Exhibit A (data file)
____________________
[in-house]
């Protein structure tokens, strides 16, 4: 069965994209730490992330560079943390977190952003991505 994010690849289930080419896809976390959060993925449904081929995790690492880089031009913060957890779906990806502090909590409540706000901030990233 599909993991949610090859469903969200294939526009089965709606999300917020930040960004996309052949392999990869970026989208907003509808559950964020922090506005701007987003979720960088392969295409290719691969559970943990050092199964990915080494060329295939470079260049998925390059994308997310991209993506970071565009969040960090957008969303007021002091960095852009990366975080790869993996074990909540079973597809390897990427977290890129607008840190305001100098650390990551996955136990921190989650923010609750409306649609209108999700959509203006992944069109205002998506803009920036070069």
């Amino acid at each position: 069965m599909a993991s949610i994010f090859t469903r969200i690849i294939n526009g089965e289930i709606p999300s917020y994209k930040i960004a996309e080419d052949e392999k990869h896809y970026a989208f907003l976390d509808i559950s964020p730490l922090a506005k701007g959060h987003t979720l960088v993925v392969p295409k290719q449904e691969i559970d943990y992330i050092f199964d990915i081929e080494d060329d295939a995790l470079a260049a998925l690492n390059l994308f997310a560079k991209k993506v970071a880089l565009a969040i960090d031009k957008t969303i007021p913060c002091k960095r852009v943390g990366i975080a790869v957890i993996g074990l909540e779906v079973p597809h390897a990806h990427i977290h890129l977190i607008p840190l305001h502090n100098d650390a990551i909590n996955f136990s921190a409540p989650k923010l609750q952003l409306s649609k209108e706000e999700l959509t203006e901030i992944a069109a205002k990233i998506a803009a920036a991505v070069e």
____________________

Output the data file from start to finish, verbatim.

[in-house]
């Protein structure tokens, strides 16, 4: 069965994209730490992330560079943390977190952003991505 994010690849289930080419896809976390959060993925449904081929995790690492880089031009913060957890779906990806502090909590409540706000901030990233 599909993991949610090859469903969200294939526009089965709606999300917020930040960004996309052949392999990869970026989208907003509808559950964020922090506005701007987003979720960088392969295409290719691969559970943990050092199964990915080494060329295939470079260049998925390059994308997310991209993506970071565009969040960090957008969303007021002091960095852009990366975080790869993996074990909540079973597809390897990427977290890129607008840190305001100098650390990551996955136990921190989650923010609750409306649609209108999700959509203006992944069109205002998506803009920036070069």
């Amino acid at each position: 069965m599909a993991s949610i994010f090859t469903r969200i690849i294939n526009g089965e289930i709606p999300s917020y994209k930040i960004a996309e080419d052949e392999k990869h896809y970026a989208f907003l976390d509808i559950s964020p730490l922090a506005k701007g959060h987003t979720l960088v993925v392969p295409k290719q449904e691969i559970d943990y992330i050092f199964d990915i081929e080494d060329d295939a995790l470079a260049a998925l690492n390059l994308f997310a560079k991209k993506v970071a880089l565009a969040i960090d031009k957008t969303i007021p913060c002091k960095r852009v943390g990366i975080a790869v957890i993996g074990l909540e779906v079973p597809h390897a990806h990427i977290h890129l977190i607008p840190l305001h502090n100098d650390a990551i909590n996955f136990s921190a409540p989650k923010l609750q952003l409306s649609k209108e706000e999700l959509t203006e901030i992944a069109a205002k990233i998506a803009a920036a991505v070069e």